In fact, according to Mr. Buchanan, who is a Baptist minister, the parents' objective in the case - and the precedent it would set - is ``changing the public school curriculum to meet their sectarian views.''

His charge is echoed by Ann P. Kahn, the immediate past president of the National Congress of Parents and Teachers (the PTA). Her organization, along with many other education groups, filed a brief in support of the Hawkins County school system. What the plaintiffs propose, says Mrs. Kahn, is alternatives ``carried to an absurdity.'' They would, she adds, turn the schools into ``a system that is not a public school system.''

BUCHANAN says that allowing children to ``opt out'' of some classes would put the school system in a turmoil. But a lawyer for the conservative Rutherford Institute says he doubts that more than six or seven children would choose to stay out of classes.

Jerry Nims, the new president of Moral Majority, the conservative group founded by the Rev. Jerry Falwell, and the Liberty Foundation, its lobbying arm, says: ``Some of the media position the issue between independent thinkers and religious fanatics. But the real issue is: Whose value system should prevail, parents' or teachers'?''

Harvard University law professor Laurence Tribe, one of the nation's leading authorities on the First Amendment, frames the issues this way: The parents have a ``serious free-exercise [of religion] claim,'' no matter how innocuous the material they object to may seem to others. The charge that the suit is an ``attempt by parents to reshape the entire curriculum ... should not be taken seriously.''

The parents' claim should be weighed against the burden placed on the public school system by an accommodation of their concerns, says Professor Tribe. He comes down on neither side. But his analysis is at odds with the way the district court ruled in the case.

If Mr. Tribe is correct, and the question is indeed one of accommodation, the next question is: How much?

Both liberals and conservatives agree that the vast majority of parents' concerns are quietly resolved in a principled way by public school boards. Those are the cases that never attract media attention.

Kenneth Strike, who teaches education philosophy at Cornell University, goes a step further. Professor Strike testified for the plaintiffs in a recent Alabama case in which a group of evangelical parents sued the public schools for teaching ``secular humanism.'' Both the Alabama and Tennessee cases ``could easily have been settled at the local level - and should have been,'' says Mr. Strike.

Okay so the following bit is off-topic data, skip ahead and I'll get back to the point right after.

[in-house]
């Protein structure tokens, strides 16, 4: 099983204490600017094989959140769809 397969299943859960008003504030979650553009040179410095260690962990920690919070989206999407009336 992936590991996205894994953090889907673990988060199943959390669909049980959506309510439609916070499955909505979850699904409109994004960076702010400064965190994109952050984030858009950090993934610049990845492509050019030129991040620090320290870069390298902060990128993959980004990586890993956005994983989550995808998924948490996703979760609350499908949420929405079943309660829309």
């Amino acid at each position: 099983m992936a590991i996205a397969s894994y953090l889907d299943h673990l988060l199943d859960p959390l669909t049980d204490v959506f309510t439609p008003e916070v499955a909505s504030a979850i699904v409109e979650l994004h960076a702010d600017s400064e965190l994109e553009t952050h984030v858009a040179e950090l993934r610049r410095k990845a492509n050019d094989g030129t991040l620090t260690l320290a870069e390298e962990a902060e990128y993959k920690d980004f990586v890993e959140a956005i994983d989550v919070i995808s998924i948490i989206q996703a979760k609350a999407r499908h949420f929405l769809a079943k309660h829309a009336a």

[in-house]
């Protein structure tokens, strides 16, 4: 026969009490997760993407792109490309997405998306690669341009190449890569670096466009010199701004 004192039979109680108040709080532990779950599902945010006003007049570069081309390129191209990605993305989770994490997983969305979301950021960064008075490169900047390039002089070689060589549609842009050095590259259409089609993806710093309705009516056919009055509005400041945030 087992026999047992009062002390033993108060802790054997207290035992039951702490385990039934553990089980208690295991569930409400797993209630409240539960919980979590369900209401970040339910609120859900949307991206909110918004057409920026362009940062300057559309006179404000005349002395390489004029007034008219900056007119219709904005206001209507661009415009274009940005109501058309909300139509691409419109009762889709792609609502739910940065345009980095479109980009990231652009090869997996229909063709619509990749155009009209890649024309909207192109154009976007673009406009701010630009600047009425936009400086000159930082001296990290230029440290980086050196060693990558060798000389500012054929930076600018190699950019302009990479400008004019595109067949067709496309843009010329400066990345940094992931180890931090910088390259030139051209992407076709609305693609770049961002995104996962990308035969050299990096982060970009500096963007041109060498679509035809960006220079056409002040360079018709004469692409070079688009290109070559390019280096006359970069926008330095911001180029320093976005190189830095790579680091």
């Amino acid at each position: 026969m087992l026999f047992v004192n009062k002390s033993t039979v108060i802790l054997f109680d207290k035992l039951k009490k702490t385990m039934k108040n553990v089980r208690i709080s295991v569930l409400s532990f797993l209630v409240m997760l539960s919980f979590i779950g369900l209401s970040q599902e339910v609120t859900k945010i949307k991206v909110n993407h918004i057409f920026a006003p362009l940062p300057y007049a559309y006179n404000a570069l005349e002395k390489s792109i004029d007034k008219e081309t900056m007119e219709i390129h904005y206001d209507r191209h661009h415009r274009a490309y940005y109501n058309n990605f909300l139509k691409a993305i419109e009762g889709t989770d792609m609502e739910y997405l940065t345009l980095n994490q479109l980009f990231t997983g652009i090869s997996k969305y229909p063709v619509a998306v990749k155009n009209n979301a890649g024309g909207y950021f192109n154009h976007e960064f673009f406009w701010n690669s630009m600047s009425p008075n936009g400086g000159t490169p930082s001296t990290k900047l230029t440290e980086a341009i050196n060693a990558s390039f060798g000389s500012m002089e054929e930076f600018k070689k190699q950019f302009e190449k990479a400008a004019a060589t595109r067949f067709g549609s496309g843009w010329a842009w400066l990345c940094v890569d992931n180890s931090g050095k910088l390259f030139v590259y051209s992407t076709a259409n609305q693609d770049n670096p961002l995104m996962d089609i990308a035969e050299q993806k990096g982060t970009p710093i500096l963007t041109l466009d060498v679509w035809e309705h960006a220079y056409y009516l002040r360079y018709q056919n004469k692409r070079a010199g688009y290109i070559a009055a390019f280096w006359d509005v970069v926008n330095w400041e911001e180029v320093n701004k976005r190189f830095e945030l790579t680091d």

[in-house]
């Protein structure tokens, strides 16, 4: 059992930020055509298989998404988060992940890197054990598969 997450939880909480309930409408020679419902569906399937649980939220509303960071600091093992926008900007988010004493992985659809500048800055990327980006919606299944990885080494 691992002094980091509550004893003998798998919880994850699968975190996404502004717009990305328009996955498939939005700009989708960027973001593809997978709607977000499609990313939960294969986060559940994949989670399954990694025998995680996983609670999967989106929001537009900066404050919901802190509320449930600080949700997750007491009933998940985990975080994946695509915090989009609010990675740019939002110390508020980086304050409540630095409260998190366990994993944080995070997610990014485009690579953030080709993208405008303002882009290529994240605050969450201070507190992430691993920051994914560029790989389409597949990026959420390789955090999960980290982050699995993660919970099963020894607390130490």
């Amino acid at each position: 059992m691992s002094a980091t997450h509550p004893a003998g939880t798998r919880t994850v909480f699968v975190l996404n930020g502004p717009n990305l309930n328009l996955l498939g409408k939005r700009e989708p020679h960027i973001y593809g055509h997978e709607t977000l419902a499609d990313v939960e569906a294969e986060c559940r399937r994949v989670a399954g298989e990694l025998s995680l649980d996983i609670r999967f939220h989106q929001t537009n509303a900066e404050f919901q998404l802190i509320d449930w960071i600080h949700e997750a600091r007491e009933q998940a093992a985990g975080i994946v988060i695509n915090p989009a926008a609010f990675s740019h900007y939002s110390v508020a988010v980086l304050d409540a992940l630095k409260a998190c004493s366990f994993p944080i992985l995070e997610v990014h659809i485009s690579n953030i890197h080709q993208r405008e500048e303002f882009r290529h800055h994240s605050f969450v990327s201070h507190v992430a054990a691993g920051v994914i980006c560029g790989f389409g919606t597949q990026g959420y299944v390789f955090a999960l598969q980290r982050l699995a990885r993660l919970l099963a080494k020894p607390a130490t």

Furthermore, he says, they could have been resolved ``without any violence to any constitutional or educational principles.''

``When you've landed in a courtroom,'' says Scott D. Thomson, executive director of the National Association of Secondary School Principals (NASSP), ``you've either got uncompromising parents or unwilling school districts.''

The issue of parental rights has been confused, perhaps, by the mounting number of challenges to schoolbooks over the past decade, and the character of many of those objections.

HARRIET TYSON-BERNSTEIN, now a consultant to the Council for Basic Education, weathered her share of ``book wars'' as a Maryland school board member in the '70s. She says that some of the parents who raised objections were those ``who go crazy when they see a blasphemous word'' in a text. For them, ``I don't think it is deeper than that.'' Sometimes, parents simply want a particular book out. Such attempts often fail because, by removing every student's access to a book, the rights of parents who want their children to be exposed to the book are violated.

In 1982 the Supreme Court reviewed a book-banning case in Island Trees, N.Y., and ruled that the books in question were being removed inappropriately. The National Association of School Boards subsequently urged its members to put formal complaint procedures in place to deal with parental concerns. Many systems have done so.

A formal procedure protects against the most insidious form of censorship: principals or school librarians feeling so pressured by parents that books are quietly removed, with few people the wiser. A set procedure keeps teachers and principals off the firing line - and depersonalizes the process to everyone's benefit.

``You can have a demagogic parent as well as a demagogic school system,'' points out Mrs. Kahn of the national PTA.